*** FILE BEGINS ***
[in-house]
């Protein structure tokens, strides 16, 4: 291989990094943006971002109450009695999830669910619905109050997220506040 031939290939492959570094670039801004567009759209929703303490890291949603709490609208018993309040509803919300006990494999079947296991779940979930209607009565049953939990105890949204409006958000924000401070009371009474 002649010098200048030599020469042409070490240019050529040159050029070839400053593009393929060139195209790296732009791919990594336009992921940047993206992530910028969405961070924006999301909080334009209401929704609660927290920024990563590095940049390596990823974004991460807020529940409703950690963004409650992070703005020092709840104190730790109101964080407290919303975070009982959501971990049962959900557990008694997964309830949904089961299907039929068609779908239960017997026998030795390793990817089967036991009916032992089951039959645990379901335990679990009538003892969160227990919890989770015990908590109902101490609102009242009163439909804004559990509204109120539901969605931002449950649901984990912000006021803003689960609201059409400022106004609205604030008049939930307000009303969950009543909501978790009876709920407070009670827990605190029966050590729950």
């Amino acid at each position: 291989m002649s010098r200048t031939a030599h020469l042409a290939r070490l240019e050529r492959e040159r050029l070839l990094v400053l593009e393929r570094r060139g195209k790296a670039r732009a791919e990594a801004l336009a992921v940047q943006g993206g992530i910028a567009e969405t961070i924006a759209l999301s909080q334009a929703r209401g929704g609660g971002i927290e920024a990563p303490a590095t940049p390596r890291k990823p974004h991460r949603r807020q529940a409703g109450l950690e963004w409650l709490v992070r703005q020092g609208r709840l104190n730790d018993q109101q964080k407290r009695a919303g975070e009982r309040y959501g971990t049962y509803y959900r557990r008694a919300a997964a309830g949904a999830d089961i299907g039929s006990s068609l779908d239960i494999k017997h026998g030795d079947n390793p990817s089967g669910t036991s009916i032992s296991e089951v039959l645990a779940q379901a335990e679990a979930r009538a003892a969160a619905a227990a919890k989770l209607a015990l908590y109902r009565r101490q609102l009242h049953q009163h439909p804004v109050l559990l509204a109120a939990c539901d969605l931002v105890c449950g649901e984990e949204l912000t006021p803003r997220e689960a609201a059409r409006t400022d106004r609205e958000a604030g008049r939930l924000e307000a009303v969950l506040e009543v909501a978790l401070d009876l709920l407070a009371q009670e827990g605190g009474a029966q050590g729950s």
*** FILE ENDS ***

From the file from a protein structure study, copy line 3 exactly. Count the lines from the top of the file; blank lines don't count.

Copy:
């Amino acid at each position: 291989m002649s010098r200048t031939a030599h020469l042409a290939r070490l240019e050529r492959e040159r050029l070839l990094v400053l593009e393929r570094r060139g195209k790296a670039r732009a791919e990594a801004l336009a992921v940047q943006g993206g992530i910028a567009e969405t961070i924006a759209l999301s909080q334009a929703r209401g929704g609660g971002i927290e920024a990563p303490a590095t940049p390596r890291k990823p974004h991460r949603r807020q529940a409703g109450l950690e963004w409650l709490v992070r703005q020092g609208r709840l104190n730790d018993q109101q964080k407290r009695a919303g975070e009982r309040y959501g971990t049962y509803y959900r557990r008694a919300a997964a309830g949904a999830d089961i299907g039929s006990s068609l779908d239960i494999k017997h026998g030795d079947n390793p990817s089967g669910t036991s009916i032992s296991e089951v039959l645990a779940q379901a335990e679990a979930r009538a003892a969160a619905a227990a919890k989770l209607a015990l908590y109902r009565r101490q609102l009242h049953q009163h439909p804004v109050l559990l509204a109120a939990c539901d969605l931002v105890c449950g649901e984990e949204l912000t006021p803003r997220e689960a609201a059409r409006t400022d106004r609205e958000a604030g008049r939930l924000e307000a009303v969950l506040e009543v909501a978790l401070d009876l709920l407070a009371q009670e827990g605190g009474a029966q050590g729950s």